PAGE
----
In South Africa, 30 per cent of teenagers admit to “ever falling” pregnant. Most teenage mothers live with family members, are unemployed and still attending school. Various forms of care provided include emotional care, financial care and physical health care including access to resources. Family members provide teenage mothers with care throughout antenatal and postnatal period. Families find themselves challenged with the burden to provide care for the teenage mother and baby, as pregnancy is unplanned.
The aim of the study is to explore and describe the burden of care experienced by families with teenage mothers in a selected township in Mpumalanga.
RESEARCH DESIGN AND METHODS
Qualitative design, this method was used to explore and describe experiences of families with teenage mothers with regard to the burden of care in a selected township in Mpumalanga. A total number of seven families who care for teenage mother were included. Semi-structured interviews were conducted until data saturation was achieved. Data analysis was done using the eight steps of Tesch’s data analysis method, and in doing so ethical consideration and trustworthiness were ensured.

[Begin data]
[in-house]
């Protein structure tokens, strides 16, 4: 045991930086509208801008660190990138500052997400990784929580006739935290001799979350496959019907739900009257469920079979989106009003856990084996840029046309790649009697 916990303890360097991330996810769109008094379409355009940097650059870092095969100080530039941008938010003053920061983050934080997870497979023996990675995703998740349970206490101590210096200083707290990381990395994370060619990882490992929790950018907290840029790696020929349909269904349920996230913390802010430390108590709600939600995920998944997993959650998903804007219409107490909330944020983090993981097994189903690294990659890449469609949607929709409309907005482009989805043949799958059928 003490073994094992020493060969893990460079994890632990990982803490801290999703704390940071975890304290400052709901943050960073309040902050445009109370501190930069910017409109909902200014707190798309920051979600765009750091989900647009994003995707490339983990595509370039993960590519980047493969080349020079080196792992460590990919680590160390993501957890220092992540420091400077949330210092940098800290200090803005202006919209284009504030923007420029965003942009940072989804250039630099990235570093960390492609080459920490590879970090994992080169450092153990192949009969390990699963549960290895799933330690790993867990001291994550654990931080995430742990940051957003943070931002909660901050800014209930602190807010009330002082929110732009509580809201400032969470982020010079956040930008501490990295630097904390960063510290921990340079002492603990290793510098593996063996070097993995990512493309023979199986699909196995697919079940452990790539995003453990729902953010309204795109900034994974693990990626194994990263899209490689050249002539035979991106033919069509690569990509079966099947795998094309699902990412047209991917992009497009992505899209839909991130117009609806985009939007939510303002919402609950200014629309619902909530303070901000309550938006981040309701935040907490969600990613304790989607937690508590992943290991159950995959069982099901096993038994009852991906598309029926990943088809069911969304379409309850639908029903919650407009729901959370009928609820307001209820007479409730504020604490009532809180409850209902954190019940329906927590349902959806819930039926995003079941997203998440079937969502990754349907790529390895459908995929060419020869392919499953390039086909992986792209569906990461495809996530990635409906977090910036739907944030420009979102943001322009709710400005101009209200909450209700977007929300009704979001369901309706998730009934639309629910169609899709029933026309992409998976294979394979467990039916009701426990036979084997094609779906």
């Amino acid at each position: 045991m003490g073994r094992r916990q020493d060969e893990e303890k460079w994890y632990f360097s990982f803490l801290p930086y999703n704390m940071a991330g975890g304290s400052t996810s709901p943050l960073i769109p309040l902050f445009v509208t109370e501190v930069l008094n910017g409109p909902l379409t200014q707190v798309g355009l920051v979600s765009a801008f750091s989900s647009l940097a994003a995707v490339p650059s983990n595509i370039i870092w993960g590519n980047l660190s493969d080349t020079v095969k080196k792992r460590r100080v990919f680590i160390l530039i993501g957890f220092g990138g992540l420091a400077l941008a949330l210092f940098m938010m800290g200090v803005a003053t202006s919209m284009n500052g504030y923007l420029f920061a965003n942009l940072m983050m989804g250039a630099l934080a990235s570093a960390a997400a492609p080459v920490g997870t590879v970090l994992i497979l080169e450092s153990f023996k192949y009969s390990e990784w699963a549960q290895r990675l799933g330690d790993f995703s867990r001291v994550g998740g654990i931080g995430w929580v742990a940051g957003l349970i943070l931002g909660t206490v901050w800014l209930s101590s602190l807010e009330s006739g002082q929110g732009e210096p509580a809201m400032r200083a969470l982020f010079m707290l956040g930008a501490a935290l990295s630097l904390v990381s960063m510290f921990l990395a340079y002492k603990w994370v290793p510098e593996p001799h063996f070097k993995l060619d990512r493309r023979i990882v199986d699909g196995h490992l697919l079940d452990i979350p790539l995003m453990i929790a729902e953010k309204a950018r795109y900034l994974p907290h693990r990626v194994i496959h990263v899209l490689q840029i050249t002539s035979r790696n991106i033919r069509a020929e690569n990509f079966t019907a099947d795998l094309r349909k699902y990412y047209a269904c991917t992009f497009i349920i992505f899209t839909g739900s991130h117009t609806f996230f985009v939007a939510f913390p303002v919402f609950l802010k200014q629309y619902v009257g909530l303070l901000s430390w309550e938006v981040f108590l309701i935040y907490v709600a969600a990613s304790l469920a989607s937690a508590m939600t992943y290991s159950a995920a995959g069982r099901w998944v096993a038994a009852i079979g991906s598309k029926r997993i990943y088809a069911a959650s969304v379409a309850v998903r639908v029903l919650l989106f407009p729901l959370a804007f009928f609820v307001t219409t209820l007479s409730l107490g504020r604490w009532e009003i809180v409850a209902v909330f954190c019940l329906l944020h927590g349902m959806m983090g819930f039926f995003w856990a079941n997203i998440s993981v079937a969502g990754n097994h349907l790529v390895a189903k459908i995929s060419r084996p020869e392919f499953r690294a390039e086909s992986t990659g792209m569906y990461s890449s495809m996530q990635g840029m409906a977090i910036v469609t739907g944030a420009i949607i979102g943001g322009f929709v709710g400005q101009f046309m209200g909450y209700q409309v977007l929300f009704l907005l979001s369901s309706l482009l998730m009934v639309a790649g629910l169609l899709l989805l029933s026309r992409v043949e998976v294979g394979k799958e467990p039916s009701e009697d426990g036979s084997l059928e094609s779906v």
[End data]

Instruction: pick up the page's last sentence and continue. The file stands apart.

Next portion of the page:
It emerged that families are burdened with provision of care to the teenage mother: socially, psychological and financially including meeting the physical health needs of teenage mother and baby. Recommendations in the study included the involvement of health experts to assist families on handling issues that emerged after teenage pregnancy. A need to formulate specific policies regarding the support of families with teenage mothers by relevant departments is eminent.
The conclusion made is that families need diverse support to provide care to teenage mother and baby.
Dissertation (MCur)--University of Pretoria, 2018.